But it’s not just about percentages, Maspaitella insisted. “It’s about feminist theology.”
That’s why the church began, in 2019, a Women Mentoring Theology program to empower women preachers.
“We think this is a unique context in the Maluku Protestant Church in that we are 770 local congregations,” said Maspaitella, “There are a number of challenges—and part of the answer to those challenges depends on theology.”
Maspaitella believes that strengthening and developing theological thinking among women pastors leads to strengthening entire local communities. “For example, we would see movements to advocate for shelters or safe houses for women and children,” he said. “Communities will become more equal, peaceful, and inclusive.”
The island communities cope with many challenges. “We are a disaster-prone area, with earthquakes, forest fires due to droughts, floods, and even tsunamis,” said Maspaitella. “In 2020, we were dealing with the COVID pandemic, which disproportionately affected women, children, and persons with disabilities.”
Empowering women with equal access to technology remains vitally important, Maspaitella believes. “Women theologians have powerful hearts and powerful communication with people,” he said. “Women theologians can give answers on these issues.
So far, 35 female pastors have participated in the Women Mentoring Theology program, which gives them the opportunity to discuss and explore a feminist point of view.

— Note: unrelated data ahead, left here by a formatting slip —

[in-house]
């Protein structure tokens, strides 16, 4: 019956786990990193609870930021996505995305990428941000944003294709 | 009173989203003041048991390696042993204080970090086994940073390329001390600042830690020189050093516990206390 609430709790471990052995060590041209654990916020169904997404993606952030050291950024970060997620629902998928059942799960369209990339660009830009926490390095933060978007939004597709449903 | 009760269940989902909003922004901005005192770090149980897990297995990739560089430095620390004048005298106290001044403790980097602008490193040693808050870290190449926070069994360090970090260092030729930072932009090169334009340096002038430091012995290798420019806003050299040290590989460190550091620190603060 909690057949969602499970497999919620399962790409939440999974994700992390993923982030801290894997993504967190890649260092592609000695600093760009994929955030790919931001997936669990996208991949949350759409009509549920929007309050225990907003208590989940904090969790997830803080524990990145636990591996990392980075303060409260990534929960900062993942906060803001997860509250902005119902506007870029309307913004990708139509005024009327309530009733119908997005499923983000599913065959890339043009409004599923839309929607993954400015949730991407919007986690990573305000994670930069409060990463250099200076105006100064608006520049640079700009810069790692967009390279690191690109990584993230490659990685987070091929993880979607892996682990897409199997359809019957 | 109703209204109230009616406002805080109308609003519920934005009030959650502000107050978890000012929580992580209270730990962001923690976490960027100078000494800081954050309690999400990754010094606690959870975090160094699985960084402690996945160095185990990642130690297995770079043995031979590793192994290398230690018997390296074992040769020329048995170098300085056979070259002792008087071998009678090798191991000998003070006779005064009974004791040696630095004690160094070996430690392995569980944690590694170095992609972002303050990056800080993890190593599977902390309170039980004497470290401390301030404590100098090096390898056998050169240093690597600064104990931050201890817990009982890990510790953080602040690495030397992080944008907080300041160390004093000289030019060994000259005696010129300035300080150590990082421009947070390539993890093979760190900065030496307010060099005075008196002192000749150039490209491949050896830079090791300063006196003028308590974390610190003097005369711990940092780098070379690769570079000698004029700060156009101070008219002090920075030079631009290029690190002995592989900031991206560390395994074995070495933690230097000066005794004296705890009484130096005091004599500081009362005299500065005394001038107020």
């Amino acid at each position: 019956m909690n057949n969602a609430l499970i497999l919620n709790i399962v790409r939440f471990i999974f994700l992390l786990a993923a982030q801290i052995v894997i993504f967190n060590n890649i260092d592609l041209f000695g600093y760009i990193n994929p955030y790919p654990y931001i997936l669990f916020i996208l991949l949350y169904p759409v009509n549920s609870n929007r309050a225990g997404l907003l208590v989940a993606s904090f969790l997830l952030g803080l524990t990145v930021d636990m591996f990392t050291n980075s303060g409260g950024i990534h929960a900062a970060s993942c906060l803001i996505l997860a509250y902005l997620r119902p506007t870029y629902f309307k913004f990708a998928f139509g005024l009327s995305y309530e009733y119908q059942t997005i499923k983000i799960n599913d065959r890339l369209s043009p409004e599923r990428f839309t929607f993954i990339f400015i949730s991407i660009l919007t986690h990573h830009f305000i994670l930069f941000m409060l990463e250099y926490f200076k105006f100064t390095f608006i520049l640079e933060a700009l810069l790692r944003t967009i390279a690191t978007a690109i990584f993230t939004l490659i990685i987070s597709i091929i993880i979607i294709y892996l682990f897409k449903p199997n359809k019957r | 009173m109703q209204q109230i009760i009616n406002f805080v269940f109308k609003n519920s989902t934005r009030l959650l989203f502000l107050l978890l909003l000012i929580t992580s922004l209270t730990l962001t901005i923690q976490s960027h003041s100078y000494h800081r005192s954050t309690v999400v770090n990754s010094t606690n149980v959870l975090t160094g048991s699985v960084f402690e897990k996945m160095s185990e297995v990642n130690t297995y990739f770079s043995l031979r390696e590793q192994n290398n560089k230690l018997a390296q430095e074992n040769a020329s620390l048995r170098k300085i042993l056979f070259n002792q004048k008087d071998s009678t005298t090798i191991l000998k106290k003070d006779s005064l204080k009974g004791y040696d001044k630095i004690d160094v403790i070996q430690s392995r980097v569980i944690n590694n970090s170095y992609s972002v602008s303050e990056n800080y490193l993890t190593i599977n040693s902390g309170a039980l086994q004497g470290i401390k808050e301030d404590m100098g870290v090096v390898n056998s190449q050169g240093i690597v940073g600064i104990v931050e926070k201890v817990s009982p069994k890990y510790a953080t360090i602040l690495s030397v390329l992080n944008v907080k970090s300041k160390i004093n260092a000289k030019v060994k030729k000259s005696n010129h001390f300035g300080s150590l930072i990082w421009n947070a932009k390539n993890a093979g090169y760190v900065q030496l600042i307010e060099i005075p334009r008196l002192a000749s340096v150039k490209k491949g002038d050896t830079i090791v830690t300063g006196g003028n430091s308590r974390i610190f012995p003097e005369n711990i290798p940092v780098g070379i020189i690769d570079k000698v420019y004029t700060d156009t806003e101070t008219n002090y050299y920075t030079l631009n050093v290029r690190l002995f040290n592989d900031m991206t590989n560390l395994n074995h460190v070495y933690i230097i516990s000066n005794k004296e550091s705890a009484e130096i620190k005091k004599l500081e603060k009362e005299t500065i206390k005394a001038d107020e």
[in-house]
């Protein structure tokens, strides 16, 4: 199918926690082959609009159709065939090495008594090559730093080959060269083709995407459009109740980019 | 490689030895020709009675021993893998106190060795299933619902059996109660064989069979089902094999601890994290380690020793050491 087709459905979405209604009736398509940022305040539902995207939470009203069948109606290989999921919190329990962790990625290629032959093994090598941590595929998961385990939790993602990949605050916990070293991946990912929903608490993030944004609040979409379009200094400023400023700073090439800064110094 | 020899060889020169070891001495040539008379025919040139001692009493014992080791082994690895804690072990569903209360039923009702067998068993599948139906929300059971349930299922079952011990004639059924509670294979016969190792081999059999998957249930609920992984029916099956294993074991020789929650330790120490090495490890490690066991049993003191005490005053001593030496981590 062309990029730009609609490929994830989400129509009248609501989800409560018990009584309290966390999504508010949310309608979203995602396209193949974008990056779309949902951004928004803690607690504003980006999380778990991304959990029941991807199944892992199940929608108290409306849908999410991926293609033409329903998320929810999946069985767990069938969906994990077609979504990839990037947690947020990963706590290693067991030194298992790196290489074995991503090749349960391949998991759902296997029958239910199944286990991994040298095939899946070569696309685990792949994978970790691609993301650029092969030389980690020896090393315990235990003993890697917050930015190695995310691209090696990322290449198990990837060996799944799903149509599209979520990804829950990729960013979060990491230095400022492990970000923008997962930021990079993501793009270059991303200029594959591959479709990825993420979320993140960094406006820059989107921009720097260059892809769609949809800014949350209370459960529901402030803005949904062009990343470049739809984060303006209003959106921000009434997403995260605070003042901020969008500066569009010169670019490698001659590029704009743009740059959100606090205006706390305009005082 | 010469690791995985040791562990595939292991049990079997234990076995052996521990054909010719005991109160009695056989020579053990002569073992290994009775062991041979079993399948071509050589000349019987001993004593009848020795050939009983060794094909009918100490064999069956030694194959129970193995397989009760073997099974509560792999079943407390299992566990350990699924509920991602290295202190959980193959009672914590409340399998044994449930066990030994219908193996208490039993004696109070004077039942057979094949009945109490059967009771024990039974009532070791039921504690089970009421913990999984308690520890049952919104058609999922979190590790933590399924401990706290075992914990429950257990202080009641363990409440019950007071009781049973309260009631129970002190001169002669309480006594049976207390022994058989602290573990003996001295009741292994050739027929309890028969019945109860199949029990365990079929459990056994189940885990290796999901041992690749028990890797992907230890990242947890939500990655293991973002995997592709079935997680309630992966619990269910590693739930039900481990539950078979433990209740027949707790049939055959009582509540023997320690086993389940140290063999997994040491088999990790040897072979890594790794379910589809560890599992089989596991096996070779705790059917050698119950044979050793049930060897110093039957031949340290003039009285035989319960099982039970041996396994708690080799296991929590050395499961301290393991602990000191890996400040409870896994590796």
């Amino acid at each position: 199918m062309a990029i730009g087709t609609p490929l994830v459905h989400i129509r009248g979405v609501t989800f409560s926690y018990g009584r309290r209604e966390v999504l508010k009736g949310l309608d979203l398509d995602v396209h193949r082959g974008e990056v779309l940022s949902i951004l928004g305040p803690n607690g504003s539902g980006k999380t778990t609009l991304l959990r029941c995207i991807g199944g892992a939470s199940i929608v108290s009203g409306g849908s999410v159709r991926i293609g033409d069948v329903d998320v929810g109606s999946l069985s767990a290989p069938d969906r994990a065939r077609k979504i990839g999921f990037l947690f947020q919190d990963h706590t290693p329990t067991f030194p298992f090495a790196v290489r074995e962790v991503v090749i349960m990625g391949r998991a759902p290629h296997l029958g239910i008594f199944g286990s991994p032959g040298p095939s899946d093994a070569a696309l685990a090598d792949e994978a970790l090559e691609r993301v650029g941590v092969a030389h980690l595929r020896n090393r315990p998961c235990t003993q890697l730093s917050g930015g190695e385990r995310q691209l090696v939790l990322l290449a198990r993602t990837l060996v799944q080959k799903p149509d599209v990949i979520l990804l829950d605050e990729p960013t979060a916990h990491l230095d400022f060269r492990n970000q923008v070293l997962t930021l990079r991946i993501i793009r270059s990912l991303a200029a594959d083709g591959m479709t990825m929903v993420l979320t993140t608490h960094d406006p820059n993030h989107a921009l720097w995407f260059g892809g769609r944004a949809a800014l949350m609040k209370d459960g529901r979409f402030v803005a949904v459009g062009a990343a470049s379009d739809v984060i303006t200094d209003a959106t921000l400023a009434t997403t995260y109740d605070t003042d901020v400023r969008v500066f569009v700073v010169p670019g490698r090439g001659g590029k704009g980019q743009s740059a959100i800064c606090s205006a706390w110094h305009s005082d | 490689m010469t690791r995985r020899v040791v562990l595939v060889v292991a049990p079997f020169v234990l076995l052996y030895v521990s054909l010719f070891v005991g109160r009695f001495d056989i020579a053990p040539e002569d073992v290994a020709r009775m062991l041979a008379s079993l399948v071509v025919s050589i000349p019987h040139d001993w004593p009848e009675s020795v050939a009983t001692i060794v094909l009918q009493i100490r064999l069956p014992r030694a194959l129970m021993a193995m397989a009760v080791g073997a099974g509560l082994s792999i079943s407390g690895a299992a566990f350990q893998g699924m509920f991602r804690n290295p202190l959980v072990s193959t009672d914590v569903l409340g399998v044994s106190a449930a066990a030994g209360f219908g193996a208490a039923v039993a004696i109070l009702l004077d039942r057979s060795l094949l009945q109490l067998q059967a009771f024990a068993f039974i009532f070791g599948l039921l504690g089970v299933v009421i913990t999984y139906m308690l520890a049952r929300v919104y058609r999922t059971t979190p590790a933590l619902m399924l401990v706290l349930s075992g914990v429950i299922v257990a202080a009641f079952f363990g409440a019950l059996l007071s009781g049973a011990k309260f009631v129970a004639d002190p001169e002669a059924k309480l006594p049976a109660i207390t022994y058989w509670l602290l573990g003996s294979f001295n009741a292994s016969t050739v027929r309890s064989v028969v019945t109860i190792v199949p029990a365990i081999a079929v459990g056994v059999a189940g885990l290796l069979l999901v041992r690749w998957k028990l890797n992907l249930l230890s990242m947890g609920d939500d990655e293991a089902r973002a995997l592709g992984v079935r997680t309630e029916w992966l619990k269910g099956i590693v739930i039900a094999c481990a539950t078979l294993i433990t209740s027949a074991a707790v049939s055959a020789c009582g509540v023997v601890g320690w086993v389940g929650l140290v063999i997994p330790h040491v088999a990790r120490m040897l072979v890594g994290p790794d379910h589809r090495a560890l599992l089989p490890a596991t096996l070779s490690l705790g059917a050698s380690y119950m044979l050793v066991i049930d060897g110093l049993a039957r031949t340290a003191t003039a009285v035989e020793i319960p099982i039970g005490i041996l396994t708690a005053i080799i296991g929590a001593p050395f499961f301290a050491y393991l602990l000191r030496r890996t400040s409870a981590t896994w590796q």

“They have space and time for discussion,” said Maspaitella, describing the program. “In the end, I think there will be a publication by women theologians.”
Rev. Jenne Jessica Pieter said, as women pastors struggle to build congregations in island settings, they are simultaneously walking alongside Indigenous people fighting for human rights amid often exploitative mining practices. “We want to be together with the Indigenous people and, after COVID, it’s the same around the world: for women and children, domestic violence is increasing,” said Pieter.
Rev. Agnes Souisa said that the Women Mentoring Theology program is about women strengthening women. “We face many struggles and differences in our local congregations and we not only come to discuss them but we also find ideas on how we can serve as we discuss serious theological issues.”
Pieter and Souisa—along with Rev. Ruth Saiya and Rev. Vebby Songupnuan—were instrumental in initiating the project.
Rev. Dr Benjamin Simon, professor for Ecumenical Social Ethics at the World Council of Churches (WCC) Ecumenical Institute at Bossey, noted that the program was started by Bossey alumni. “Other churches can learn from this model,” he said. “The WCC Ecumenical Theological Education program is highly invested in supporting this type of work because we want to give women the space to reflect on a contextual basis their theologies,” he said.